At the bottom of the globe.

Ten thousand pounds poorer. 

Merry Christmas!

Ahem. So, we are in New Zealand,some of us on a big marlin-catching glamorous boat, some of us in the living room at our parent’s place while we try not to get too sad looking out of the window at the oily rain while we wonder if the children will stop wetting the camper-van-seat-mattresses that they are sleeping on every night, and while we wonder how to get the weesy-pyjamas washed and dried in time before the Northland mugginess makes everything smell a little like wet dog. 

More Questions Raging Through My Wind-Swept Jet-Lagged Mind:

1. Will the children like it here better than London?

2. Does London miss me? Has it even noticed I am gone?

3. Why does is the bread in New Zealand (nattily named Breads Of The World in the supermarket over the road where, incidentally, I was an ace checkout girl about 18 YEARS AGO) all spongey and soft and white and samey? Did the French teach us nothing? (Actually, I suppose the French haven’t actually visited all that much, but still.)

4.If the rain continues, what shall we do to entertain the children? They will most certainly turn to furtive scribbling on the walls, that that won’t go down very well with the grandparents.

5. Who wants to play Scrabble?

6. Can I eat more of Dad’s baking without getting really fat?

7. Why does my new Christopher Kane tattoo jumper just look like a floral polyester middle-aged-lady’s top in this country? (I know the answer to that one, actually. CONTEXT.)

8. Why am I lacking so obviously in seratonin? Will my vitamin D deficiency get sorted out with all this rain?Image

However, the coffee has been routinely good, the first week at the bach mostly a ball of joyous fun.The cousins turned out to be excellent, The Salvation Army filled with people I have grown up with, all lovely and friendly and fun, the magazines excellent, the feijoa-related foodstuffs the thing of dreams.There is a little tiny 1940’s beach house we have our eye on. The is pohutakawa everywhere you look. Oh! And we finally found our wedding album after thinking that it was lost forever, hidden amongst boxes of cracking 30-year-old tupperware and mouldering cushions and dead mice in our Storage Room Of Unbelievable Junk. Image

And we had TWO bonfires at the beach with marshmallows on sticks, no less.

Here are some photos to make all of you in the Northern hemisphere a tiny big bit jealous:

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The flight was as unspeakably horrendous as I knew it would be. It was so much worse than giving birth. Instead of a nice new baby at the end of it all, you got New Zealand Customs. They make you take your shoes off. There were tears. The children thought it was the middle of a very long night, having had about 4 hours sleep over two days. We were bleary and cranky and sweaty and sick with clothes that had bits of unidentifiable curry sauce all over in dribbly patches. Dry skin. Red moisture-less eyes that wouldn’t close very convincingly. Breath of the devil. Flat hair, new spots, burgeoning sinus infections, fat ankles, baggy redundant maternity tights, no tolerance for people, customs, relatives or kind friends.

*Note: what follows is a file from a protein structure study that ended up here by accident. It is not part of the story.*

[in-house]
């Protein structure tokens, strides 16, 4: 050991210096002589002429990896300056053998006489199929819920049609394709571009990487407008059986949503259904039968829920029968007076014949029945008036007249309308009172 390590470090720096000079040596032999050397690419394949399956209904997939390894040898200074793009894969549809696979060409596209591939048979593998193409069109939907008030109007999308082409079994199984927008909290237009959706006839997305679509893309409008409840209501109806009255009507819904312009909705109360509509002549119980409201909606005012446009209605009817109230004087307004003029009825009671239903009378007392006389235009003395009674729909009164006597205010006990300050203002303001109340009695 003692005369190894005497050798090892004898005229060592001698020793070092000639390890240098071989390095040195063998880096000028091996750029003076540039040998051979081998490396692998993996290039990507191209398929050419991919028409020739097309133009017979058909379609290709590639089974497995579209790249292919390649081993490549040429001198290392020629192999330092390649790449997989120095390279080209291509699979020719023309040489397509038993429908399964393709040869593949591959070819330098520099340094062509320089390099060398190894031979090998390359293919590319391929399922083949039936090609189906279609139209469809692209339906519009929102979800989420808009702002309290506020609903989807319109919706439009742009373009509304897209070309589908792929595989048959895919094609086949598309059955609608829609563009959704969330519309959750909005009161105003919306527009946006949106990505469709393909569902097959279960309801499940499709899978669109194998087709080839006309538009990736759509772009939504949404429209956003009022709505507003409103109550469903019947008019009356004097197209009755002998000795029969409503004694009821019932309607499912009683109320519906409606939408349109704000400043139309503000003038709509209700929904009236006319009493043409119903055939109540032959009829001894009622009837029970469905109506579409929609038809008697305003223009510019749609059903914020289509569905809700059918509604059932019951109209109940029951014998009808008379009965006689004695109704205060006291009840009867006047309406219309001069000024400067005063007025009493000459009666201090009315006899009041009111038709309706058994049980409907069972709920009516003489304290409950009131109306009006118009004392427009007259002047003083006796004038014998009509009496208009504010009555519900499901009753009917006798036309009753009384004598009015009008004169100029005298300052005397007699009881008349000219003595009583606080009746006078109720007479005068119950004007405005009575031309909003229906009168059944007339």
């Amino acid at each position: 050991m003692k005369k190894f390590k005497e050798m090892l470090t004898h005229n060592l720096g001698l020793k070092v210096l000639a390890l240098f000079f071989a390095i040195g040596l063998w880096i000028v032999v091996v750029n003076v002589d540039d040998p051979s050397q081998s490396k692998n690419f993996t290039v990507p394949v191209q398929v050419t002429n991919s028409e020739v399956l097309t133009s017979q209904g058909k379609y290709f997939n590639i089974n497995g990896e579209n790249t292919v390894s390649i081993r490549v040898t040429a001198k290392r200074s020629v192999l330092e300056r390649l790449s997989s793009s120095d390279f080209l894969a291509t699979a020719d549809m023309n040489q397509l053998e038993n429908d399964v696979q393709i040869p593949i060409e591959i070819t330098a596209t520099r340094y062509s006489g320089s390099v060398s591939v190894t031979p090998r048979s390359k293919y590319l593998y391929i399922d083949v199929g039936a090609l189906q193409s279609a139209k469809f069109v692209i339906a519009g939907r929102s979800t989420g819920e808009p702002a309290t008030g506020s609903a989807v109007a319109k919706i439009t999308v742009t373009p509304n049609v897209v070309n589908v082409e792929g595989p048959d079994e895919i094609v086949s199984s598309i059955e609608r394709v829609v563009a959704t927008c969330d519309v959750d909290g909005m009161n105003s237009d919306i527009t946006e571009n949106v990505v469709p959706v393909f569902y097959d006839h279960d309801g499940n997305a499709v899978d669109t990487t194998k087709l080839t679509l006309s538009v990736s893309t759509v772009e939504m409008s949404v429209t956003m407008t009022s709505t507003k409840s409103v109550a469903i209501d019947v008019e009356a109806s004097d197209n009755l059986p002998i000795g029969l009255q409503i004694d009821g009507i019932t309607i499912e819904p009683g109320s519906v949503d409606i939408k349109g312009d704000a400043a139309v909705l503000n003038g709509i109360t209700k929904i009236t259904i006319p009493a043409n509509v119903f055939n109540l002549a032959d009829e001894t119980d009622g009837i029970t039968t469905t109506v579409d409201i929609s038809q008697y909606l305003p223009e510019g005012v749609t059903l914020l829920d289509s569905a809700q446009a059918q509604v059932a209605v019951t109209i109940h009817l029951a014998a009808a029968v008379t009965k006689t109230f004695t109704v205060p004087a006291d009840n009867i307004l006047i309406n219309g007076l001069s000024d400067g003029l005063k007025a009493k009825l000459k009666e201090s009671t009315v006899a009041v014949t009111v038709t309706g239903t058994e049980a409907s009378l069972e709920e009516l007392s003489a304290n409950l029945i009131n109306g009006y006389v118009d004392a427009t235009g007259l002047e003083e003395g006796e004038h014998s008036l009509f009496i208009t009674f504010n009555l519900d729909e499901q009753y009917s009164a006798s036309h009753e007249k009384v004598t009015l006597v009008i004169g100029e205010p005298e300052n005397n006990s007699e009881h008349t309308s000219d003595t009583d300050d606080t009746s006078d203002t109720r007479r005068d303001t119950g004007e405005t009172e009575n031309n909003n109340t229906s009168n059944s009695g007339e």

Merry Christmas!

Anyway. There are ways to feel less like you are at the bottom of the Pacific on a rainy grey day. Bidding on Alex Monroe gold bumblebee pendants and putting DVF ipad cases into my shopping cart at matchesfashion.com are all things that soothe the homesick tender self. Buying stuff from amazon that will be sitting for me waiting under the rickety stairs to my basement flat.

Bayswater, I love you more now than I ever did. I will see you soon, after another 36 hour journey with no baby at the end. 

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Fish makes me sad, too.

 

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6 Responses to At the bottom of the globe.

  1. Kim says:

    Welcome back to the winterless north (who thinks this stuff up, seriously?), hoping it at least has the decency to clear up for New Years Eve, sigh… You are a braver girl than I to attempt that flight with the kids, much admiration for your survival of it!

    Enjoy & Happy New Year, Northland style 🙂

  2. Yes, welcome back to the Land of the Long White Cloud.
    I don’t really know whether to say you’re very brave to undertake the endless bloody flight with so many kids, or just that little bit silly.

    Still feel sorry for your misery in Marrakesh.

    Relax, soak up the rays (or at least the warm rain) Get some Fush and Chips from the Mangonui Fish and Chip shop.

    The weather will get better, so I hope you feel strengthened for the odyssey to come, when you head back to Lahndahn.

  3. Sounds like a rather lovely mixed bag of holiday. Enjoy, and bon courage for the return flight. x

  4. Kerry says:

    Oh Jodi! At least your way with words hasn’t deserted you, I giggled through most of this I’m afraid. When are you back exactly? Bayswater HAS missed you! x

  5. alison cross says:

    I am more than a big tiny bit jealous. NZ looks fab and the kids look blissfully happy….Scotland has been pummeled by winds, lashed by endless, ENDLESS farking rain.

    I bet you Bayswater HAS missed you. Enjoy yourself in the land of the Long White Cloud. Lots of love from the land of the Cold Grey Hailstone 🙂

    Ali x

  6. Tutak says:

    Oh, very sad that holiday is not so great for you… Bayswater definitely missing you and the boys. Hope that the weather improves and you have some happy sunny
    days in NZ before you leave. I am not going to tell you how much fun our Christmas in New York was…Good luck with the flight back…..xx

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